The Harley-Davidson VL feature ‘If at First’ (March 2020), I found very interesting as it seems Harley carry on in the same vein; I will explain.
It was 2007 when I purchased a new Harley Softail Custom – being a retired mechanical/ electronics development engineer, I like to research my bikes.
I soon realised that Harley’s ‘Twin Cam’ motor also suffers in the crankshaft area. This is flywheel runout, which can result in scissoring at the crankpin.
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This is the reason the cams are chain driven, which, incidentally, leads to chain tensioner wear at relatively low mileage, and eventually ovaling of the inner cam bearing surface.
Imagine gear driving the cams in these circumstances – the varying depth of mesh would be interesting.
These engines incorporate a balance mechanism to overcome vibration… or hide bad engineering practice, depending on your point of view.
Proven results show that vibration with these mechanisms will only be reduced over a certain rev range.
During my engineering apprenticeship, I was taught that reciprocating shafts should not have runout. And yet Harley actually state a runout tolerance for the crankshaft?!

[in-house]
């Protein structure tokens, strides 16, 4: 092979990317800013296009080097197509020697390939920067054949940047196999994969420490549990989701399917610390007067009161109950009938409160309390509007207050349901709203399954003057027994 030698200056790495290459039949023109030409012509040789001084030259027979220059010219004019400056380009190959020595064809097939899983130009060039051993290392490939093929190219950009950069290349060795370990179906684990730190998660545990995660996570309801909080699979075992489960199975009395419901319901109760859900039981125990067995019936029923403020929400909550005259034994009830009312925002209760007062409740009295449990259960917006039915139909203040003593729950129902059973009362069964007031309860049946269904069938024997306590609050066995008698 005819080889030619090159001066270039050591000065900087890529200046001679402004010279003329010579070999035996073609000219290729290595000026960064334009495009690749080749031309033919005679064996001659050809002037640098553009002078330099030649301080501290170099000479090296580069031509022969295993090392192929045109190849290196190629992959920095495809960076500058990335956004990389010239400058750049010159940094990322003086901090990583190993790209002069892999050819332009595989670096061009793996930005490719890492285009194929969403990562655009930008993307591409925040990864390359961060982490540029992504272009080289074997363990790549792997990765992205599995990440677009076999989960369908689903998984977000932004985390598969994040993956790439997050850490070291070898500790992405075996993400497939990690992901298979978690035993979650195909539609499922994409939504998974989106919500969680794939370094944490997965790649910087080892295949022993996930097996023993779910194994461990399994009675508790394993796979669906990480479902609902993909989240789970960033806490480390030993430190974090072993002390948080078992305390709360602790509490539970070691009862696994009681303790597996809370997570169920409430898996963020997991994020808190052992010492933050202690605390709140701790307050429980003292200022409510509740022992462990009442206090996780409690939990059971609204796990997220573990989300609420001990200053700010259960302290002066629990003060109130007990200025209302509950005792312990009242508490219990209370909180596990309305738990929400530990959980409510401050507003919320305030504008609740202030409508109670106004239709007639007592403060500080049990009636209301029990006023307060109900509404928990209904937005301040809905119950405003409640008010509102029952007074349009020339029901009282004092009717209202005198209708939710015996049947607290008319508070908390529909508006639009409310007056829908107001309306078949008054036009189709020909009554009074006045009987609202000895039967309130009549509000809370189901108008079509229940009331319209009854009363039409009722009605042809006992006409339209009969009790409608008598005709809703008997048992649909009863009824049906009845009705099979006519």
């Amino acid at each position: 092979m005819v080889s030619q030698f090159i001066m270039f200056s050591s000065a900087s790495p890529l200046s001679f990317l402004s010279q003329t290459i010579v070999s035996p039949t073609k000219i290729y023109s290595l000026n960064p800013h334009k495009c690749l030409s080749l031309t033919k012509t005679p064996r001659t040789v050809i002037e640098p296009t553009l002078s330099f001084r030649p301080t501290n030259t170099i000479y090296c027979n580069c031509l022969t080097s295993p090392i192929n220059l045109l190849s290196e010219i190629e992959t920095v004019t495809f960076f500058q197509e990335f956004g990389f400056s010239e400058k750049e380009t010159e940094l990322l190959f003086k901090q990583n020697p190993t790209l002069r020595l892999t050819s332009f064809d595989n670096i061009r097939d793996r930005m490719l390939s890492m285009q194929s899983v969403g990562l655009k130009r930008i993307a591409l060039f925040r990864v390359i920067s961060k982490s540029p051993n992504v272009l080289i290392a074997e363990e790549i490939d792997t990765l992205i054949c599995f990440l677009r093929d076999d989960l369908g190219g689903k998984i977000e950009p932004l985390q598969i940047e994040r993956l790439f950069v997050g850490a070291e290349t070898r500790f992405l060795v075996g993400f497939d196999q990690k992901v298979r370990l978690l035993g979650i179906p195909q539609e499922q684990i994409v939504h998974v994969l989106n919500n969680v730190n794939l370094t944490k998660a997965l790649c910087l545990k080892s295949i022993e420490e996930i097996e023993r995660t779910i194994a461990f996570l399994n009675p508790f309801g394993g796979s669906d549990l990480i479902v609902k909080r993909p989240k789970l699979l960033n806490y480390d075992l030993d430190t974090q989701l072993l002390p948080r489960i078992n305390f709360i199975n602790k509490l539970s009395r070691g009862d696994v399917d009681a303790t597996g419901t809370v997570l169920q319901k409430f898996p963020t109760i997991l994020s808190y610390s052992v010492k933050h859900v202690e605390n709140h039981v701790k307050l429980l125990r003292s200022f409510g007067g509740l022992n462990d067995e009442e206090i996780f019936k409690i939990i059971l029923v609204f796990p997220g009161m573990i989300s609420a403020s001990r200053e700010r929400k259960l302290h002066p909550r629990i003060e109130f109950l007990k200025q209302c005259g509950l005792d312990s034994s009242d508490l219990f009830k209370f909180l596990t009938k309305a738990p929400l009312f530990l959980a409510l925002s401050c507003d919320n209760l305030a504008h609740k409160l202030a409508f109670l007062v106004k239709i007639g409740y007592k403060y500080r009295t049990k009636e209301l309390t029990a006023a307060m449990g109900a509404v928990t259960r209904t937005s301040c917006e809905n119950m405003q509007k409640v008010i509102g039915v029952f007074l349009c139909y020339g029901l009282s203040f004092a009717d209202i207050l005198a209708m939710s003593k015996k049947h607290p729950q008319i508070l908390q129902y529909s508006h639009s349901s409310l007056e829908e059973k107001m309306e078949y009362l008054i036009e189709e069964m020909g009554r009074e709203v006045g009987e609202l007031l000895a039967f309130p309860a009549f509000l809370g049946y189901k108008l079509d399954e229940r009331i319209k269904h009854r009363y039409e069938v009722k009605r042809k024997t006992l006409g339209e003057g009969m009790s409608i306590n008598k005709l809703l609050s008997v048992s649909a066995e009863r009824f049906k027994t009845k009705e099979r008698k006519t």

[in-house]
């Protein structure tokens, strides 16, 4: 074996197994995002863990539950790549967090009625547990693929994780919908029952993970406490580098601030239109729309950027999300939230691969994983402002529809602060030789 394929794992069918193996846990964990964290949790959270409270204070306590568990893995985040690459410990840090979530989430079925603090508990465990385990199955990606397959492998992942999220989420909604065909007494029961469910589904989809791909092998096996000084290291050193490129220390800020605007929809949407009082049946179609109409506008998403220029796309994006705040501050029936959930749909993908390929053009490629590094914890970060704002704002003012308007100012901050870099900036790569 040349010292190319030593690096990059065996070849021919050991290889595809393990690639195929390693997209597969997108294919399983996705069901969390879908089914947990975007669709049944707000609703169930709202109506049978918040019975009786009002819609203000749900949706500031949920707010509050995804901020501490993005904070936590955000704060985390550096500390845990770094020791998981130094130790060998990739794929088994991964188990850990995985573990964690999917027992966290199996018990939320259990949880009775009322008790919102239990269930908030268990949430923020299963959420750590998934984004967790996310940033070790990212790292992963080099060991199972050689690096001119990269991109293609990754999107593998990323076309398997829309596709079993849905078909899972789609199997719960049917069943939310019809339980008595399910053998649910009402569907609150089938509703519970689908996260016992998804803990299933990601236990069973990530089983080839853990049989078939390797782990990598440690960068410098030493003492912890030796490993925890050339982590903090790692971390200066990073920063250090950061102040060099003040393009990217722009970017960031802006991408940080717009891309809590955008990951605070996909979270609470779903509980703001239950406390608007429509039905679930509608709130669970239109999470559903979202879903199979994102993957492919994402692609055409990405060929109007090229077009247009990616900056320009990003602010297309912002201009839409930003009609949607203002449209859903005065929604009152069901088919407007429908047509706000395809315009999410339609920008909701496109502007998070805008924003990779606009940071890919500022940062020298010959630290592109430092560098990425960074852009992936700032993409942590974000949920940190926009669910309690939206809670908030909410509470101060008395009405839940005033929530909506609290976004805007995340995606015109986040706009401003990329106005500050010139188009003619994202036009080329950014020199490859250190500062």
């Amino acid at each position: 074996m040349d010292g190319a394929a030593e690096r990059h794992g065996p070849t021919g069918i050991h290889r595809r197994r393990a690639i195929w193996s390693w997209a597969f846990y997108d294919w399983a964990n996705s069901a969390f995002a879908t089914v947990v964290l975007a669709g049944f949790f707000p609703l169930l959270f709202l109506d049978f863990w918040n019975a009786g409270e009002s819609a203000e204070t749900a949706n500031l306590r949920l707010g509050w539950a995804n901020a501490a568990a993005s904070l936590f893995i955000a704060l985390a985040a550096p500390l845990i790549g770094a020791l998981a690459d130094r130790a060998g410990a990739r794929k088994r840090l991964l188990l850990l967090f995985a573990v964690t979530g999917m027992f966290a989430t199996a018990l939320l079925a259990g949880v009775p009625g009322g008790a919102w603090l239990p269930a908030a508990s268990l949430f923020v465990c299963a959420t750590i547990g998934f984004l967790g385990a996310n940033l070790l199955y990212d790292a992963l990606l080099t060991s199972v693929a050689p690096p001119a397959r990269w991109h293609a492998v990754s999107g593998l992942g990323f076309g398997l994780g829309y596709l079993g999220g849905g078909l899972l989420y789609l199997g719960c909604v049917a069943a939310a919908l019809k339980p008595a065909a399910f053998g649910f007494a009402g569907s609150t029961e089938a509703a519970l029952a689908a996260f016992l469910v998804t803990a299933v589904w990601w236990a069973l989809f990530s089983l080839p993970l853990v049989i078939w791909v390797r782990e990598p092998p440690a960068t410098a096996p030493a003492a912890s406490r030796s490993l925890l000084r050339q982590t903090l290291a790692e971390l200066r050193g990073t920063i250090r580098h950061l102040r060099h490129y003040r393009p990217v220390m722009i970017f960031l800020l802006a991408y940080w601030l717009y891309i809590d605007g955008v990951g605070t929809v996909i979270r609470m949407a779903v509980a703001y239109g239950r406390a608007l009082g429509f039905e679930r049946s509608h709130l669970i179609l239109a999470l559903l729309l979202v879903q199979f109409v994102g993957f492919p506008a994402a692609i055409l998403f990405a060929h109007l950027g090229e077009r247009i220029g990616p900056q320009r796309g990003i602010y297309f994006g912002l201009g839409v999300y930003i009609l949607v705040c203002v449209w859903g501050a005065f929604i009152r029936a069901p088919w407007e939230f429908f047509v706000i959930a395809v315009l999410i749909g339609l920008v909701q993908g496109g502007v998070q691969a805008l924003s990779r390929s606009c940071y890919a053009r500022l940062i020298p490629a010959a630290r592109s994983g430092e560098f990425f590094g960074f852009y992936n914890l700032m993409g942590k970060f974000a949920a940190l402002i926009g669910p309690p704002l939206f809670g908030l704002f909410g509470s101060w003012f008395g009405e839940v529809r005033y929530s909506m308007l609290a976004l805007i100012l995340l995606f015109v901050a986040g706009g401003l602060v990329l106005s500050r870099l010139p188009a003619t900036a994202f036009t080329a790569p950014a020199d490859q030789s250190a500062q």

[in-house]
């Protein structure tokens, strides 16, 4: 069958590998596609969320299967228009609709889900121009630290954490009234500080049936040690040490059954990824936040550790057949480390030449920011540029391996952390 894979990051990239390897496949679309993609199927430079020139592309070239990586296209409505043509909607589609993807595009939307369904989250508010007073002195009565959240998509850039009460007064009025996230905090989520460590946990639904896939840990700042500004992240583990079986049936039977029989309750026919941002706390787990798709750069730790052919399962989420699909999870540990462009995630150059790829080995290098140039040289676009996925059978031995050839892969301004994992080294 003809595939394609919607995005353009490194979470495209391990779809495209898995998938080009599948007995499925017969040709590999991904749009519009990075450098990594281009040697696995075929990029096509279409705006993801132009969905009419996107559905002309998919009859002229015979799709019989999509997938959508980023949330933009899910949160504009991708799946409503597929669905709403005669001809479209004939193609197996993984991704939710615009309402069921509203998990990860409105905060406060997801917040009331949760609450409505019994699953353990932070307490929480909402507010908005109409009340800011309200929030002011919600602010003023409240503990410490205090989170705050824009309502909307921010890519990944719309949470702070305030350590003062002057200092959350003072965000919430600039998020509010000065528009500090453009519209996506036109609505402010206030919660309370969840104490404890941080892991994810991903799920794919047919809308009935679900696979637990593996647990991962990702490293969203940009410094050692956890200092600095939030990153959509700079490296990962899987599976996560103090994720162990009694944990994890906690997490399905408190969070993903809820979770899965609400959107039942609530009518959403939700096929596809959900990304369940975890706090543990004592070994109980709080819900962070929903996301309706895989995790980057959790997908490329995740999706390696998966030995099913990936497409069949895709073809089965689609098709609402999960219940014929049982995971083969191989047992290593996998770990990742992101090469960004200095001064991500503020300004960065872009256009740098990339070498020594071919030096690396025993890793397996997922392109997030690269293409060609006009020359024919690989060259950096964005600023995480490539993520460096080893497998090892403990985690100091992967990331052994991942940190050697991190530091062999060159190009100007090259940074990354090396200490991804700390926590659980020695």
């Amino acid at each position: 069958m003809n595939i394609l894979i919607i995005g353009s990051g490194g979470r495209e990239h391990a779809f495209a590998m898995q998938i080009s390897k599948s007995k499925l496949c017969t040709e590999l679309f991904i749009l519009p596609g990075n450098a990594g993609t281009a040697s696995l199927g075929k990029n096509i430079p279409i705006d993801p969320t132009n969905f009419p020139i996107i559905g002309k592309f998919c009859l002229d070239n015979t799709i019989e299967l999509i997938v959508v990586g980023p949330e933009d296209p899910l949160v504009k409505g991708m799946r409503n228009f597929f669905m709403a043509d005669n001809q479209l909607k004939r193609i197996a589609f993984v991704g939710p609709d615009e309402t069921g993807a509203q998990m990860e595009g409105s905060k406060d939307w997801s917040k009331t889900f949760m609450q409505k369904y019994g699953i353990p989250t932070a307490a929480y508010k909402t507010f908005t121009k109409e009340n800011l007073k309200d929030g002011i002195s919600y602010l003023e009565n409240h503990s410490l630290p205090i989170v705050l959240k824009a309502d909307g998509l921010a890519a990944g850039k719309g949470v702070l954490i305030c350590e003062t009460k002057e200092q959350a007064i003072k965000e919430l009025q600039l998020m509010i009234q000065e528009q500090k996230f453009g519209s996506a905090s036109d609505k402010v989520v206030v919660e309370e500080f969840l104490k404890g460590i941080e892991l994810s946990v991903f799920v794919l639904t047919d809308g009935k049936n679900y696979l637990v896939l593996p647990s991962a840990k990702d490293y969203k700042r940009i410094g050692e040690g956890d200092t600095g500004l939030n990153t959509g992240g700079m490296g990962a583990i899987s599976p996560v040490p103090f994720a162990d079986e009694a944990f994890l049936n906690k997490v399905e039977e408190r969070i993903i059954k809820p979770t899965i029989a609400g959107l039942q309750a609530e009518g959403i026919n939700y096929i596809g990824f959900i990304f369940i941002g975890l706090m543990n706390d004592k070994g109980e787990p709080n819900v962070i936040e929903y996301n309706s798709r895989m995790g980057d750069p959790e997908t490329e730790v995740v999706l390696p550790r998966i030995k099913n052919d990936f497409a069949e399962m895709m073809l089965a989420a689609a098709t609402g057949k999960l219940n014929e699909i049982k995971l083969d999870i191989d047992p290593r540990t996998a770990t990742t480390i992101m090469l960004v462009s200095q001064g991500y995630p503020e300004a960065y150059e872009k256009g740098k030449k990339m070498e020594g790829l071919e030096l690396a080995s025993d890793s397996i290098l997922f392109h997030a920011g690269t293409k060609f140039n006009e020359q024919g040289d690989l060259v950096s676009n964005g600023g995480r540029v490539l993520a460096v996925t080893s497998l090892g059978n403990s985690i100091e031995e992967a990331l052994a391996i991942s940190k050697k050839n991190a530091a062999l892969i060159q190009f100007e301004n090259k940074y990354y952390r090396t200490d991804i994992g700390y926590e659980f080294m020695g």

In my opinion, for what it’s worth, this is a result of overzealous bean counters.
I set about rectifying these inherent faults. Using S&S components, I replaced the crank and fitted gear driven cams.
As for the brakes… With the original ones, I would have to give the bike a week’s notice to stop. The discs, brake pipes and pads were replaced by a good quality aftermarket system.
After going to all this trouble, I have ended up with a really good bike. Up to now, I have covered 50k+ fault-free miles.
Unfortunately, I had to put right what Harley failed to do in the first place; it appears Harley has not learned a lot from the VL experience. Would I buy another Harley? I don’t think so.
Keith Avery, via email.
Read more Letters, Opinion, News and Features at www.classicmotorcyle.co.uk and in the June 2020 issue of The Classic Motorcycle – on sale now!